Prompt 6

Don’t rush.  Everything will still be the same if you take your time.  Draw in that long, slow, breath, just like I taught you.  Does that feel better?  If not, try another.  Feel it drag across your teeth and your tongue.  Cold for a brief moment.  Ask yourself if it’s clean and fresh like you’re the only person who ever pulled it in?  Does it taste of clear skies and mountains to you?  Or is it old air?  Musty and stale like the exhalations of a chain smoker on fifty a day?

I hear all this in my mind after I press play on my in-built hearing loop.  I’d rather listen to music, something harsh, loud, and mind-numbing but instead I have Dr Walker’s calm, unhurried tones and I somehow feel obliged to listen.

I try the controlled breathing.  In slowly through the mouth for ten, out slowly through the nose for ten.  It’s a little strange to begin with.  Who breathes like this?  I repeat several times in the hope that I’ll get some of that fresh mountain air she’s always talking about.  No chance.  Like everything else in the God-forsaken place it’s full of filth.  The thought of it makes me angry because I remember when something could have been done to put a stop to the downward spiral. Sadly this is not a place where advice is taken and, however many times the point was made, it was systematically ignored.  There was always someone, higher up and more powerful, who knew better.

What’s made me even angrier this time around is that I made a two thousand mile journey to be here.  I’ve confirmed something in person that I could have confirmed over the InterWebNet and, adding insult to injury, I’ve been ignored; again.  This place is beyond redemption and there’s no action I can recommend to save it.  Ignoring the clean air directives issued two decades ago was not the best of plans.  Some people are not willing to even attempt to save themselves.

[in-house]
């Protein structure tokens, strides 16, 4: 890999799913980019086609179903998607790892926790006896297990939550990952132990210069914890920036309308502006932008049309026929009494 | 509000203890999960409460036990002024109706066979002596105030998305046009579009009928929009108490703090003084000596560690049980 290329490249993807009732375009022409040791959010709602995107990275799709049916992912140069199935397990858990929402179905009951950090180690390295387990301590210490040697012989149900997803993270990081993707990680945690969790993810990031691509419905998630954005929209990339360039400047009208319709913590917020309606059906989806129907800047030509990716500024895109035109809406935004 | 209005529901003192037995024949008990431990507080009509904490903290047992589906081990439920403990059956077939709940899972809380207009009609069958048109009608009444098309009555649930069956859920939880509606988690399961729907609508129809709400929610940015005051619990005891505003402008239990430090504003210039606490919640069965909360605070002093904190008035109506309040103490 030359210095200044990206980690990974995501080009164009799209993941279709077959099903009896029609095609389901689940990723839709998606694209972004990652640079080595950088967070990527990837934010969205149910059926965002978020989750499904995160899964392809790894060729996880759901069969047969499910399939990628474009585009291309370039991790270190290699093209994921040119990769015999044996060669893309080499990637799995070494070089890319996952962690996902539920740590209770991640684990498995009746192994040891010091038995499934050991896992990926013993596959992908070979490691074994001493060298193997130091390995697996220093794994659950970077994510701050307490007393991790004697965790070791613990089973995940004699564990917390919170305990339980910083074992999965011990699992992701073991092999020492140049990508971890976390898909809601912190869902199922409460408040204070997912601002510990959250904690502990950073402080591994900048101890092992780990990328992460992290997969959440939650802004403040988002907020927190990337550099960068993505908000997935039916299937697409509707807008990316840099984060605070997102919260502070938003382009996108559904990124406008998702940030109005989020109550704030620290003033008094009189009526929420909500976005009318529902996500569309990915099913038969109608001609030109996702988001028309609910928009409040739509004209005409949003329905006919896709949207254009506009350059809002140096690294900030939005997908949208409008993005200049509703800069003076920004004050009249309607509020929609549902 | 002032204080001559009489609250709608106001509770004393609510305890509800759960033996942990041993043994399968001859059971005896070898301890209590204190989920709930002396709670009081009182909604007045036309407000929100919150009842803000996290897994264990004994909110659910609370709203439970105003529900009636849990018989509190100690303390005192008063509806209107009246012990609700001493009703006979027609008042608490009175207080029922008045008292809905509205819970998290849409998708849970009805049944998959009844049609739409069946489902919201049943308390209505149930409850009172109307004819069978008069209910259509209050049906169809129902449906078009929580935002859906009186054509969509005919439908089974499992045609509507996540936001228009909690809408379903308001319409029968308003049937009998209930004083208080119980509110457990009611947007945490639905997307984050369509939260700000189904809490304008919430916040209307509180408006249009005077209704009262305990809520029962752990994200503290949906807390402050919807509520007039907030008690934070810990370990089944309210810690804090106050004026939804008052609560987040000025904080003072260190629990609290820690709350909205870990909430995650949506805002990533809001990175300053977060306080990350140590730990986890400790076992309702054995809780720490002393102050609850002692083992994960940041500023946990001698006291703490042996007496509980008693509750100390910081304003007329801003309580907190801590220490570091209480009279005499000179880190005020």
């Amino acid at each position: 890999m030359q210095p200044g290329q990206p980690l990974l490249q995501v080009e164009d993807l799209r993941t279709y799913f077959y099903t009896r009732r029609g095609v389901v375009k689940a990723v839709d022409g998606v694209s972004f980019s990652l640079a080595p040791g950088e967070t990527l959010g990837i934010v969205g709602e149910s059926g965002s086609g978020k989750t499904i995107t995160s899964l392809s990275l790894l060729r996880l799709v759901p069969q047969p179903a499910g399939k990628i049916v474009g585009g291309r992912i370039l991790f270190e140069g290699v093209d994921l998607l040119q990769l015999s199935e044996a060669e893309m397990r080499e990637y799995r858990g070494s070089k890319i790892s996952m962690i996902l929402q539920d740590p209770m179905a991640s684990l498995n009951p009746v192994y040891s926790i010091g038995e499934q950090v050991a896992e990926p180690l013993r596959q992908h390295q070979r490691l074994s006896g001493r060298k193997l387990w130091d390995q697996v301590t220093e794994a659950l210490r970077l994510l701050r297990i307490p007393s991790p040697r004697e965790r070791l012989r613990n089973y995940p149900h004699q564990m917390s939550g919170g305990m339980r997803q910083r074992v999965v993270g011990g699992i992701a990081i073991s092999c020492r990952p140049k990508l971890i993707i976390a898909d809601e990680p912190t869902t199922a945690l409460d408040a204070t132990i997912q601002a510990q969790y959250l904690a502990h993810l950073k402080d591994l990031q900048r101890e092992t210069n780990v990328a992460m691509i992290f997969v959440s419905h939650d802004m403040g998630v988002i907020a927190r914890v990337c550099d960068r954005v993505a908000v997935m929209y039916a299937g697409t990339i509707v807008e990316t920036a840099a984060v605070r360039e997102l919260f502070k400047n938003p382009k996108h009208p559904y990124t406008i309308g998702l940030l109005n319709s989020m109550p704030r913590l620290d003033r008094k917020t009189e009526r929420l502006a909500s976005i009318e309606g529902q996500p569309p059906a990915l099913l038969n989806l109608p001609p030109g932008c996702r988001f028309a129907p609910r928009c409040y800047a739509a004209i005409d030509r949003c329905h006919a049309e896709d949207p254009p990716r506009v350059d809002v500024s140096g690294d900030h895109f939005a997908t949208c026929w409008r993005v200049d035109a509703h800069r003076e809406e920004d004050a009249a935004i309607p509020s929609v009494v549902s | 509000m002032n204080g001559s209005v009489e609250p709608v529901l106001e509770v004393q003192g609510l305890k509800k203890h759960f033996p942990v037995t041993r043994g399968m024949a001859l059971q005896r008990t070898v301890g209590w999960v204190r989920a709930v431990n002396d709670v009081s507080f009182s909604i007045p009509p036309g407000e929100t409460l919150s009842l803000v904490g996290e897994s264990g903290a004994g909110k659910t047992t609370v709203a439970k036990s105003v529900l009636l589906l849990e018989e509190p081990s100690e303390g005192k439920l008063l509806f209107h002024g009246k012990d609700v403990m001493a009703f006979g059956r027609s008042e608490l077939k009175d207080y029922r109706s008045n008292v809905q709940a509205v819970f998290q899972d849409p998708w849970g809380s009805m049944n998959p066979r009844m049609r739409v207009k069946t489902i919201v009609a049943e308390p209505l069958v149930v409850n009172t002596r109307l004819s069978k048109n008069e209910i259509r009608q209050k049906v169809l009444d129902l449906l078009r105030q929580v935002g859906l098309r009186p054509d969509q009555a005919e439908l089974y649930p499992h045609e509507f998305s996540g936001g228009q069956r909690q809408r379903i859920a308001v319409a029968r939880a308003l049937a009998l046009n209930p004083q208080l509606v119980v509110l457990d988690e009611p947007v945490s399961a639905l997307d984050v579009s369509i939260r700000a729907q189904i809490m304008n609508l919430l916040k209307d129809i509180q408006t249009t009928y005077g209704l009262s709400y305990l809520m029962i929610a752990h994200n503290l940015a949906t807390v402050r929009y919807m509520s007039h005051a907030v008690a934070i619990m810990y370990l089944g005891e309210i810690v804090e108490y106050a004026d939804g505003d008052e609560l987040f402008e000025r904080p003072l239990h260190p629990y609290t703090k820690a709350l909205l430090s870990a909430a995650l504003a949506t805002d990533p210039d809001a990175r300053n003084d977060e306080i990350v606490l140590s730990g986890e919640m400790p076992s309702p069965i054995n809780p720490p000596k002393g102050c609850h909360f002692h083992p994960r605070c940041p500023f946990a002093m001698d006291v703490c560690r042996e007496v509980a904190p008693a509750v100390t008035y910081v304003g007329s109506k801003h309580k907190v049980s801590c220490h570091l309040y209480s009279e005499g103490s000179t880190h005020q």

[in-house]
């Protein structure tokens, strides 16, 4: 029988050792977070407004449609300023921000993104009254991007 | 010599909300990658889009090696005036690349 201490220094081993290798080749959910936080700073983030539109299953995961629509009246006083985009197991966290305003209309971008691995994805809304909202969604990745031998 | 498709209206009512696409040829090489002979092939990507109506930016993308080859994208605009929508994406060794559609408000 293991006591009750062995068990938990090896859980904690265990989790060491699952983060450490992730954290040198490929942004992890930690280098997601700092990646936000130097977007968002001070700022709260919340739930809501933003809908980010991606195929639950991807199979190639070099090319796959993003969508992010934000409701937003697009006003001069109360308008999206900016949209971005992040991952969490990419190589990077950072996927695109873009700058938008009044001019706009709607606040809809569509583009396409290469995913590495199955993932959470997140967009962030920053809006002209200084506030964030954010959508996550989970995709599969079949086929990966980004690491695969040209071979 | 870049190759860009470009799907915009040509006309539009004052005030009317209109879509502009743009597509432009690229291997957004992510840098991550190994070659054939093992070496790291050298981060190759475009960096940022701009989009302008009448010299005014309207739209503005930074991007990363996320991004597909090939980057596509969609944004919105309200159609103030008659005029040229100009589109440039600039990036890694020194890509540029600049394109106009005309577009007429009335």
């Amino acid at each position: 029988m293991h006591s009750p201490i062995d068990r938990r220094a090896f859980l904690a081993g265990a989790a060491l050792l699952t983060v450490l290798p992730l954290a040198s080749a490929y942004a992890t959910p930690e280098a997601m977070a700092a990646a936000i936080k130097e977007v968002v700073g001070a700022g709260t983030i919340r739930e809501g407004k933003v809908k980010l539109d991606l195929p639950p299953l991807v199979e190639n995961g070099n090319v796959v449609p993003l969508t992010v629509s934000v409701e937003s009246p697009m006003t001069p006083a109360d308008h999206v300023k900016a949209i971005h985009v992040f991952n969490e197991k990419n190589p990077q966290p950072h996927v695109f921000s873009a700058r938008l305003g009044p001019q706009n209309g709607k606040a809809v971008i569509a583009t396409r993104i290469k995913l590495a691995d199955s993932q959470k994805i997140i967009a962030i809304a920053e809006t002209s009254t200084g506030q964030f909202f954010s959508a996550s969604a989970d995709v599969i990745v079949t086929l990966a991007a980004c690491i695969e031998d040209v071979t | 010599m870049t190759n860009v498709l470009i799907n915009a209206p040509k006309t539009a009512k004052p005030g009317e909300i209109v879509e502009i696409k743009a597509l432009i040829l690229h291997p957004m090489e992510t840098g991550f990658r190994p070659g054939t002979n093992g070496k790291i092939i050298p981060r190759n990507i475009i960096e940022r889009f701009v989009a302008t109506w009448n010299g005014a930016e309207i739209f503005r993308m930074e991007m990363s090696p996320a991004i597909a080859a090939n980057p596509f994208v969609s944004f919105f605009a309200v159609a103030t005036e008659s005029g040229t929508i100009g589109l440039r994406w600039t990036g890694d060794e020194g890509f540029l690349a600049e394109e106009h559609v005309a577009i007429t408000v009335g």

So, with that I’m mind, I’m practicing my breathing in the most toxic place on the planet.  Why is a mystery to me, but I suppose I have to do it when it becomes necessary.  Against my better judgment, I’m stranded in the dead zone of what looks, and smells, like hell.  Strangely I’m not feeling very cheery.

Dr Walker is still speaking to me but I can’t concentrate and I switch her off.  I’ll try again later.  Maybe it will be easier to concentrate when I’m back in my room at the Planetary Resources building, although I doubt it.  There the air is so filtered it’s like breathing nothing at all and I only know I’m still taking in oxygen because I’m not dead.  Or at least I assume I’m not because I haven’t been visited by the recycling droids and I get the feeling Planetary Resources are more diligent about that sort of thing than some other departments.

Now I’m not concentrating on the slow breathing I think about Tigi.  Lucky old Tigi, back in the north.  Leaning back in his chair with his feet on the desk, way too relaxed for someone with such an important job to do.  He’s probably eating something; he has a passion for old style cooking.  By which I mean food that you need to chew.  I’ve told him a hundred times that the stuff they churn out in the backstreets is hardly authentic but he doesn’t seem to care and, honestly, I think he’s probably a whole lot healthier than I am.

It’s become a bit of a tradition my trying to guess what he has in his biodegradable lunch pack each morning.  When we started our little game I soon worked out that if he narrowed his eyes in a certain way it meant he had some kind of sausage.  The same went for holding the box extra carefully in two hands.  That used to mean something soft or easy to spill.  It didn’t take him long to work out my strategy and now he plays all kinds of tricks on me.  He could have anything in that box, from fried seagull legs to a ratburger, and I’m back to guessing again.  I miss him and his tricks, although I would never tell him that. 

The thought of Tigi and what he considers haute cuisine makes me smile.  A first since I arrived two days ago.  I’m tired now and it’s an effort to stay outside in the dry and relentless wind.  Standing out on the bluff I can see down into the never-ending trough that used to be the Atlantic Ocean and I wonder what it was like when there was still water here.  The dust moves across it, swirling brown eddies, the dancing remains of an underwater world.  It’s depressing and I don’t need to be any more depressed than I already am.  I make a 180 degree turn, which brings Planetary Resources into view, and I walk slowly in that direction.  Behind me the sky has turned the colour of lead as another dessicating storm gathers in the east.

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